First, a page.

Lyrically, musically, and artistically this album’s a winner. Allegations of plagiarism aside, you have to give Coldplay credit for writing album after album of good, popular music that stands out amongst the throw-away tunes that play adjacent to theirs on the radio. One day Coldplay might find themselves sweeping the streets they used to own, but right now they rule the world. Sorry, I just had to throw that on there. Sounded like something a proper journalist would write.
For me, it captures the revolutionary feel of the album's cover and actually gave me the complete wrong idea of what the album was going to sound like. Lines like:
When the future's architectured by a carnival of idiots on show you'd better lie low...perfectly describe my feeling about politics and the world in general right now. I feel like I'm being taken for a ride. In bailout package after bailout package my future is begin legislated away. *sigh* So, that's kind of a downer, but this has been a downer year with entertainment and real world news.
If you love me, won't you let me know?
Movies of 2008
2007 was an anomaly. There was an unusually high concentration of good, fun movies to go and see. Most of them were pretty good. We had little trouble with a top 5 list last year. 2008 on the other hand...
Yeah, well. Most of the movies I went to see were disappointments. Early in the year, Cloverfield was choked by its own hype machine. It wasn't terrible, in fact, it was fairly inventive and breathed new life into a tired old genre. But the monster was lame, so that pretty much killed it.
Narnia... ugh. I don't think I was harsh enough on it in my review. I wish I hadn't seen it.
I wasn't going to see Iron Man but people raved about it, so I rented it. Maybe it was somehow way more awesome in theatres; doubt it. I'm not sure why everyone thought it was so good. Downy Jr. is in his element playing a formerly drug-addled, playboy hedonist, that's true. Maybe I just don't "get" this one. I can't exactly tell you why I don't care for it, but Iron Man was one of the less interesting superhero movies I've seen. Overwhelming effects; underwhelming story seems to be a common criticism of “blockbuster” movies these days, but I feel like it does truly apply to Iron Man.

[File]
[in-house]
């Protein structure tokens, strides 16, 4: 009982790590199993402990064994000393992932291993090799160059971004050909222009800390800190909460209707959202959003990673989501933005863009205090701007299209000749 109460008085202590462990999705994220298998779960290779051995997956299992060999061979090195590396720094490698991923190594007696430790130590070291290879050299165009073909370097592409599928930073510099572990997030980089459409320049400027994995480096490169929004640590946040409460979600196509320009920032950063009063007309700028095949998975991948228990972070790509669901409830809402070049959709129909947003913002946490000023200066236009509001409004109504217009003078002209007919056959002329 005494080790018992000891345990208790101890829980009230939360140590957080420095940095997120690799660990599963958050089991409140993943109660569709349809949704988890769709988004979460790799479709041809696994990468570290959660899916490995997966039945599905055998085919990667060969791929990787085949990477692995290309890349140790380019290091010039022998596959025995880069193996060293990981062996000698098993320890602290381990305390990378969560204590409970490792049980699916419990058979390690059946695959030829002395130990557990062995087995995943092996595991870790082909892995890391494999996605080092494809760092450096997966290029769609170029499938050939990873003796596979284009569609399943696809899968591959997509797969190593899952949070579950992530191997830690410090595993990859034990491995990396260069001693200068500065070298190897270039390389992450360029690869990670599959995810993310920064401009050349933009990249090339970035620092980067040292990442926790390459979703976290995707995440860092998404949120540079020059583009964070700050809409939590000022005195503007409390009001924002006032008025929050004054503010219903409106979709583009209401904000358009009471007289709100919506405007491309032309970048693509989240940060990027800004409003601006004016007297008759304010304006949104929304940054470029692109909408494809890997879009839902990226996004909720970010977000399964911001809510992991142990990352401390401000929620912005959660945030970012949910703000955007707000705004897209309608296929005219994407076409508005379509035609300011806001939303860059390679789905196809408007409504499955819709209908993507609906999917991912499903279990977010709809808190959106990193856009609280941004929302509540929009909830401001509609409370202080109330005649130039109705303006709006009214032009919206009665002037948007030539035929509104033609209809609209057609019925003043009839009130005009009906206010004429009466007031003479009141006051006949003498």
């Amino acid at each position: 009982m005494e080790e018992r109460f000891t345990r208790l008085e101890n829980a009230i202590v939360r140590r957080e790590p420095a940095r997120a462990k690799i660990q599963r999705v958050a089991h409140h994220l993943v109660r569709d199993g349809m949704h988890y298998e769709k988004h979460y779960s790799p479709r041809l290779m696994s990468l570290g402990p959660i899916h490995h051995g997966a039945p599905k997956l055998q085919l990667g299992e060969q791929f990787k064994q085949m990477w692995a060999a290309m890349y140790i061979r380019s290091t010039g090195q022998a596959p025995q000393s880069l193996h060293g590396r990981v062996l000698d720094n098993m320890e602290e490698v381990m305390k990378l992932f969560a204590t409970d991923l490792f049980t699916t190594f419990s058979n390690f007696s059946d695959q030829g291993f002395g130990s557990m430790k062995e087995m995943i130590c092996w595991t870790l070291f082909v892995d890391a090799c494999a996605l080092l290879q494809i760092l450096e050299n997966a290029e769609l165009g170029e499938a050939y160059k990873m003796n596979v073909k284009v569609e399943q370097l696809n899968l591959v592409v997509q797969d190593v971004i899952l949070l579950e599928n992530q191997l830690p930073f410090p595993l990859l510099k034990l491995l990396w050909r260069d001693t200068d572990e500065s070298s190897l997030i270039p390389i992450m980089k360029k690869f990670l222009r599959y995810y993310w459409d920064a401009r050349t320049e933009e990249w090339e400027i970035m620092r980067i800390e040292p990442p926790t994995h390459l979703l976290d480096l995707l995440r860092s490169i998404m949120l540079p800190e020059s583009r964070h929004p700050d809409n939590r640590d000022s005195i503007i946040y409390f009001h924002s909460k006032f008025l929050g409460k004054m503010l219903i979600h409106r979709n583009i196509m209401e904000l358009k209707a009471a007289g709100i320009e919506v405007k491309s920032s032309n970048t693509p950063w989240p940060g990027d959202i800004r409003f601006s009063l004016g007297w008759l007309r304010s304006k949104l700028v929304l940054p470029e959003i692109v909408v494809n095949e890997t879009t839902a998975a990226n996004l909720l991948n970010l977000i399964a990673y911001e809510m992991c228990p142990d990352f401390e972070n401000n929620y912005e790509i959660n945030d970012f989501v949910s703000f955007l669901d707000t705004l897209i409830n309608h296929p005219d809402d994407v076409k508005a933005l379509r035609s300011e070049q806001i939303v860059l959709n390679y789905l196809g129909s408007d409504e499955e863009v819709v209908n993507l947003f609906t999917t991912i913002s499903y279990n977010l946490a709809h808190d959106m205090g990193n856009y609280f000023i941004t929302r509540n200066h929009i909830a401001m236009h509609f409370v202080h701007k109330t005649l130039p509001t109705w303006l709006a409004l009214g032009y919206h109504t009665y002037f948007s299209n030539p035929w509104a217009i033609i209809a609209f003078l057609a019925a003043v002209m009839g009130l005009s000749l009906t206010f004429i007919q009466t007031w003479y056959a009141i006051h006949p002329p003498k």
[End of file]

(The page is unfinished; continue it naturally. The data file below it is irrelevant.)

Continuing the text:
Then there was... Indiana Jones 4. I'm sure a lot of people wish this movie hadn't been made. Josh hated it. Particularly the line "The space between spaces..." I could care less. In all honesty, it was ok. I managed to sit though it once in the theatre and once again at home. I don't care if I never see it again, but it wasn't the abomination described by some. People who said that are taking the series too seriously. And look at! It's Indiana Jones. Do you think it's meant to be taken seriously?
Wall•E was pretty good - second best movie of the year - but that's to be expected from Pixar.
And that brings to the last movie I saw in theatres this year; the best movie I saw this year. In fact, it was the best movie in many years and if it doesn't sweep the Academy Awards it will once and for all prove that the Academy are a bunch of head-in-the-clouds, stuck-up, artsy critics. And that movie is... (say it with me, now): The Dark Knight.
In recent memory, I do not recall another film that has lived up to the massive hype surrounding it like this film has. Sure, there were critics. Critics who said that the film took itself too seriously; that it was poorly paced; that the essential idea of a man dressing-up as a bat to fight crime is moronic; that the Joker was too powerful and omnipotent. There will always be those critics. Killjoys.
However, this is not their list. This is our list. And Josh and I agree that The Dark Knight is, by far, the best film of the year. In fact, it is the best film in recent memory. Since its release, I have seen it five times and I’m still excited about watching it again. I do not recall another movie I have liked as much.
To sum-up: The Dark Knight was awesome. Everything else kinda stunk. Except Wall-E. That was good. But, yeah, everything else. Iron Man wasn't as good as advertised. Indiana Jones 4 proved the critics right.
Don't even get me started on Narnia...
Let us hope for better movies this year. Yeah, right.
Games of 2008
A new category for this year. Yes, Josh and I are gamers. And despite what certain politicians, professors, and doctors would have you believe, video games are not blood-soaked murder simulators. Games are art just as much as music and film. In fact, being an interactive medium, they can be even more personal than other forms of art. These are the top 3 games of 2008: the most engaging; the most artistic; the most fun.
Fallout 3 is not for everyone. It certainly warrants the “M” rating for the unfortunate frequency of gore and language. Plus, the atmosphere of the game can feel overwhelmingly brooding. You are, after all, wandering around the ruins of Washington D.C. Still, if you can get past these elements, you’ll discover an incredibly fun game that really makes you think about your actions. That is all too rare in games these days.
That's all folks! Let's do this again next year, ok?